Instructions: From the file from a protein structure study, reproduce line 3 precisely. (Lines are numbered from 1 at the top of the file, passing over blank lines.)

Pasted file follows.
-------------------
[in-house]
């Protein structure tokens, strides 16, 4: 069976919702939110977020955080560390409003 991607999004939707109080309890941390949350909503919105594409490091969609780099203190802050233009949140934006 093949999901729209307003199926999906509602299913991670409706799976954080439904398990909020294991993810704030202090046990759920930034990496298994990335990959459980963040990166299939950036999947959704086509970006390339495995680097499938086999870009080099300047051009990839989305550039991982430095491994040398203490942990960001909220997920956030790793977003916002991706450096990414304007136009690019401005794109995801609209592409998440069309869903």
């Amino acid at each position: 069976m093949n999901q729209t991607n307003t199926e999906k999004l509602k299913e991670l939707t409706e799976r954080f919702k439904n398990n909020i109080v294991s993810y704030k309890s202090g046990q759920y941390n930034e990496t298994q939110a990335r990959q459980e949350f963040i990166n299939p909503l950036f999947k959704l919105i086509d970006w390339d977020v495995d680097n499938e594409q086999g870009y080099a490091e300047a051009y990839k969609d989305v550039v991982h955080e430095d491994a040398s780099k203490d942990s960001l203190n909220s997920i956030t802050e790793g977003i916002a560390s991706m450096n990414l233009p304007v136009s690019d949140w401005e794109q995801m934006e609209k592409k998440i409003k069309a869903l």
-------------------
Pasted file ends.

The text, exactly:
């Amino acid at each position: 069976m093949n999901q729209t991607n307003t199926e999906k999004l509602k299913e991670l939707t409706e799976r954080f919702k439904n398990n909020i109080v294991s993810y704030k309890s202090g046990q759920y941390n930034e990496t298994q939110a990335r990959q459980e949350f963040i990166n299939p909503l950036f999947k959704l919105i086509d970006w390339d977020v495995d680097n499938e594409q086999g870009y080099a490091e300047a051009y990839k969609d989305v550039v991982h955080e430095d491994a040398s780099k203490d942990s960001l203190n909220s997920i956030t802050e790793g977003i916002a560390s991706m450096n990414l233009p304007v136009s690019d949140w401005e794109q995801m934006e609209k592409k998440i409003k069309a869903l």